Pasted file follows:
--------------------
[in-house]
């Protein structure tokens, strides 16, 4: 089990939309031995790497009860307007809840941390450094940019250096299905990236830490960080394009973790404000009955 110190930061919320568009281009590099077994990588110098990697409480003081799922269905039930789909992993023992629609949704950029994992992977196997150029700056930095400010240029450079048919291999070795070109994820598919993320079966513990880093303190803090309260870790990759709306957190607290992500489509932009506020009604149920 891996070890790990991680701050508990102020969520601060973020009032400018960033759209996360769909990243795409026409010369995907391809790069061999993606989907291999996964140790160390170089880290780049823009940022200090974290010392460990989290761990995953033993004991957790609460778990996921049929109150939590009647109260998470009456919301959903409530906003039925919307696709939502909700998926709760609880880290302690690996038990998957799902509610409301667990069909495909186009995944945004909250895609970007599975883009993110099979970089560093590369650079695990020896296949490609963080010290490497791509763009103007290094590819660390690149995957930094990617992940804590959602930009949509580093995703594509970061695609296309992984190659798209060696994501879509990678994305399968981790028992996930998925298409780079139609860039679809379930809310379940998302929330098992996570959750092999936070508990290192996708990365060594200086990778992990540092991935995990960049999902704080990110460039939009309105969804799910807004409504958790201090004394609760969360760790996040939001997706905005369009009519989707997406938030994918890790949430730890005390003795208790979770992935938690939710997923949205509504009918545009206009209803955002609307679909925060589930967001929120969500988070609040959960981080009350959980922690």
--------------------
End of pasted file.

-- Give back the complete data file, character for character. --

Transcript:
[in-house]
């Protein structure tokens, strides 16, 4: 089990939309031995790497009860307007809840941390450094940019250096299905990236830490960080394009973790404000009955 110190930061919320568009281009590099077994990588110098990697409480003081799922269905039930789909992993023992629609949704950029994992992977196997150029700056930095400010240029450079048919291999070795070109994820598919993320079966513990880093303190803090309260870790990759709306957190607290992500489509932009506020009604149920 891996070890790990991680701050508990102020969520601060973020009032400018960033759209996360769909990243795409026409010369995907391809790069061999993606989907291999996964140790160390170089880290780049823009940022200090974290010392460990989290761990995953033993004991957790609460778990996921049929109150939590009647109260998470009456919301959903409530906003039925919307696709939502909700998926709760609880880290302690690996038990998957799902509610409301667990069909495909186009995944945004909250895609970007599975883009993110099979970089560093590369650079695990020896296949490609963080010290490497791509763009103007290094590819660390690149995957930094990617992940804590959602930009949509580093995703594509970061695609296309992984190659798209060696994501879509990678994305399968981790028992996930998925298409780079139609860039679809379930809310379940998302929330098992996570959750092999936070508990290192996708990365060594200086990778992990540092991935995990960049999902704080990110460039939009309105969804799910807004409504958790201090004394609760969360760790996040939001997706905005369009009519989707997406938030994918890790949430730890005390003795208790979770992935938690939710997923949205509504009918545009206009209803955002609307679909925060589930967001929120969500988070609040959960981080009350959980922690």